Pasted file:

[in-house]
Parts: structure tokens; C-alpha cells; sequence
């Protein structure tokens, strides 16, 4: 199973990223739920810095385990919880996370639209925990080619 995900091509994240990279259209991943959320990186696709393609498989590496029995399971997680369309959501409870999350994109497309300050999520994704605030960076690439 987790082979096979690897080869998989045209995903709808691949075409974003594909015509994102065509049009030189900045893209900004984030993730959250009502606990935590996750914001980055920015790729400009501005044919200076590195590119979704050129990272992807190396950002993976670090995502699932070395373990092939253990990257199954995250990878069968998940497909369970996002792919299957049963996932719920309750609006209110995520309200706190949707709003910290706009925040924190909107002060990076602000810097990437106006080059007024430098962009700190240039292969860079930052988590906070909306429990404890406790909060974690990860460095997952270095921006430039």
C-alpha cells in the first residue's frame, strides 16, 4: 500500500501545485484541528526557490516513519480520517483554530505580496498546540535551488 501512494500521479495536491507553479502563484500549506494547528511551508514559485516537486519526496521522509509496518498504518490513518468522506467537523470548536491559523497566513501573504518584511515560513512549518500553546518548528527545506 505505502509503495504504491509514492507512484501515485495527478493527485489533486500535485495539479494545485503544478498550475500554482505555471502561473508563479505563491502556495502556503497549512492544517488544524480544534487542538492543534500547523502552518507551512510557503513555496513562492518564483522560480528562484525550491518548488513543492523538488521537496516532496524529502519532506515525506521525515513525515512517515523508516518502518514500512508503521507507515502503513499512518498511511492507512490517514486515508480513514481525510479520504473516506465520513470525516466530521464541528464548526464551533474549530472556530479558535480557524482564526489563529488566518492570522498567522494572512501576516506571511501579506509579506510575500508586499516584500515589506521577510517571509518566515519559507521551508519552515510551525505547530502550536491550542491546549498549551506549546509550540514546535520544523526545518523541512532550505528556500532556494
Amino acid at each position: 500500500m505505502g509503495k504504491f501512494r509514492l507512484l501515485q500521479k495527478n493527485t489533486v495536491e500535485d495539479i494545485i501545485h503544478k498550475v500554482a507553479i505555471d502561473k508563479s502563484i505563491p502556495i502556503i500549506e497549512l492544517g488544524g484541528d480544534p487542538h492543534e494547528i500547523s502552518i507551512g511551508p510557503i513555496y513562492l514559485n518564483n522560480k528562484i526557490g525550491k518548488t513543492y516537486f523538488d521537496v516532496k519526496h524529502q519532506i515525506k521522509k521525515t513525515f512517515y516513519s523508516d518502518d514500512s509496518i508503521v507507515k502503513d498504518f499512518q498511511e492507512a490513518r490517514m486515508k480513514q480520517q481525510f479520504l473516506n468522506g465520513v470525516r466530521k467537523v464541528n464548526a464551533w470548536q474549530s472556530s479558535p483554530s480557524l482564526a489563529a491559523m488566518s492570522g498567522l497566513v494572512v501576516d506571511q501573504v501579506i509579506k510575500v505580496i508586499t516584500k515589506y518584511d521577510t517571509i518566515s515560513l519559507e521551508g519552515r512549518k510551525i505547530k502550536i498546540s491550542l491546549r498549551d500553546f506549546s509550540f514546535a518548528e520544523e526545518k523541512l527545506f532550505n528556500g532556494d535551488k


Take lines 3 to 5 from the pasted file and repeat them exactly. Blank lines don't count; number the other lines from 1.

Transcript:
């Protein structure tokens, strides 16, 4: 199973990223739920810095385990919880996370639209925990080619 995900091509994240990279259209991943959320990186696709393609498989590496029995399971997680369309959501409870999350994109497309300050999520994704605030960076690439 987790082979096979690897080869998989045209995903709808691949075409974003594909015509994102065509049009030189900045893209900004984030993730959250009502606990935590996750914001980055920015790729400009501005044919200076590195590119979704050129990272992807190396950002993976670090995502699932070395373990092939253990990257199954995250990878069968998940497909369970996002792919299957049963996932719920309750609006209110995520309200706190949707709003910290706009925040924190909107002060990076602000810097990437106006080059007024430098962009700190240039292969860079930052988590906070909306429990404890406790909060974690990860460095997952270095921006430039």
C-alpha cells in the first residue's frame, strides 16, 4: 500500500501545485484541528526557490516513519480520517483554530505580496498546540535551488 501512494500521479495536491507553479502563484500549506494547528511551508514559485516537486519526496521522509509496518498504518490513518468522506467537523470548536491559523497566513501573504518584511515560513512549518500553546518548528527545506 505505502509503495504504491509514492507512484501515485495527478493527485489533486500535485495539479494545485503544478498550475500554482505555471502561473508563479505563491502556495502556503497549512492544517488544524480544534487542538492543534500547523502552518507551512510557503513555496513562492518564483522560480528562484525550491518548488513543492523538488521537496516532496524529502519532506515525506521525515513525515512517515523508516518502518514500512508503521507507515502503513499512518498511511492507512490517514486515508480513514481525510479520504473516506465520513470525516466530521464541528464548526464551533474549530472556530479558535480557524482564526489563529488566518492570522498567522494572512501576516506571511501579506509579506510575500508586499516584500515589506521577510517571509518566515519559507521551508519552515510551525505547530502550536491550542491546549498549551506549546509550540514546535520544523526545518523541512532550505528556500532556494
Amino acid at each position: 500500500m505505502g509503495k504504491f501512494r509514492l507512484l501515485q500521479k495527478n493527485t489533486v495536491e500535485d495539479i494545485i501545485h503544478k498550475v500554482a507553479i505555471d502561473k508563479s502563484i505563491p502556495i502556503i500549506e497549512l492544517g488544524g484541528d480544534p487542538h492543534e494547528i500547523s502552518i507551512g511551508p510557503i513555496y513562492l514559485n518564483n522560480k528562484i526557490g525550491k518548488t513543492y516537486f523538488d521537496v516532496k519526496h524529502q519532506i515525506k521522509k521525515t513525515f512517515y516513519s523508516d518502518d514500512s509496518i508503521v507507515k502503513d498504518f499512518q498511511e492507512a490513518r490517514m486515508k480513514q480520517q481525510f479520504l473516506n468522506g465520513v470525516r466530521k467537523v464541528n464548526a464551533w470548536q474549530s472556530s479558535p483554530s480557524l482564526a489563529a491559523m488566518s492570522g498567522l497566513v494572512v501576516d506571511q501573504v501579506i509579506k510575500v505580496i508586499t516584500k515589506y518584511d521577510t517571509i518566515s515560513l519559507e521551508g519552515r512549518k510551525i505547530k502550536i498546540s491550542l491546549r498549551d500553546f506549546s509550540f514546535a518548528e520544523e526545518k523541512l527545506f532550505n528556500g532556494d535551488k